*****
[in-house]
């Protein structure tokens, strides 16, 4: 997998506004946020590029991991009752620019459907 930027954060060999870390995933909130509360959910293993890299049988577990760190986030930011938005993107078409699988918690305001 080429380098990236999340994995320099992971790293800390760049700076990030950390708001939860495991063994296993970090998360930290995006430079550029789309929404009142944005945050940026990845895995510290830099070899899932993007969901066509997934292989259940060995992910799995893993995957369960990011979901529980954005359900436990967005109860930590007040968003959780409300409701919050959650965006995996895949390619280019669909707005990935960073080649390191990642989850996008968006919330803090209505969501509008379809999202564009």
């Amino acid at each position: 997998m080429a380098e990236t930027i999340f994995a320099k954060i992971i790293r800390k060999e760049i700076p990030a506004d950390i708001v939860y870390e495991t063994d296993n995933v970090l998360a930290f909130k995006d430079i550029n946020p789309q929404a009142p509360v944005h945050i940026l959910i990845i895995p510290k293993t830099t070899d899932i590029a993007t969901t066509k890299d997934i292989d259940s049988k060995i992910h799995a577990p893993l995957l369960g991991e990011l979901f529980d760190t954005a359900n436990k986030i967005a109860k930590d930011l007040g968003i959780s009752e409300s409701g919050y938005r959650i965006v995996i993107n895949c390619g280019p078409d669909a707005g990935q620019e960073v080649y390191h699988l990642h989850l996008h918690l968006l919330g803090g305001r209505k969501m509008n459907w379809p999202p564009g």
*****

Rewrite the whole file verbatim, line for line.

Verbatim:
[in-house]
């Protein structure tokens, strides 16, 4: 997998506004946020590029991991009752620019459907 930027954060060999870390995933909130509360959910293993890299049988577990760190986030930011938005993107078409699988918690305001 080429380098990236999340994995320099992971790293800390760049700076990030950390708001939860495991063994296993970090998360930290995006430079550029789309929404009142944005945050940026990845895995510290830099070899899932993007969901066509997934292989259940060995992910799995893993995957369960990011979901529980954005359900436990967005109860930590007040968003959780409300409701919050959650965006995996895949390619280019669909707005990935960073080649390191990642989850996008968006919330803090209505969501509008379809999202564009």
């Amino acid at each position: 997998m080429a380098e990236t930027i999340f994995a320099k954060i992971i790293r800390k060999e760049i700076p990030a506004d950390i708001v939860y870390e495991t063994d296993n995933v970090l998360a930290f909130k995006d430079i550029n946020p789309q929404a009142p509360v944005h945050i940026l959910i990845i895995p510290k293993t830099t070899d899932i590029a993007t969901t066509k890299d997934i292989d259940s049988k060995i992910h799995a577990p893993l995957l369960g991991e990011l979901f529980d760190t954005a359900n436990k986030i967005a109860k930590d930011l007040g968003i959780s009752e409300s409701g919050y938005r959650i965006v995996i993107n895949c390619g280019p078409d669909a707005g990935q620019e960073v080649y390191h699988l990642h989850l996008h918690l968006l919330g803090g305001r209505k969501m509008n459907w379809p999202p564009g």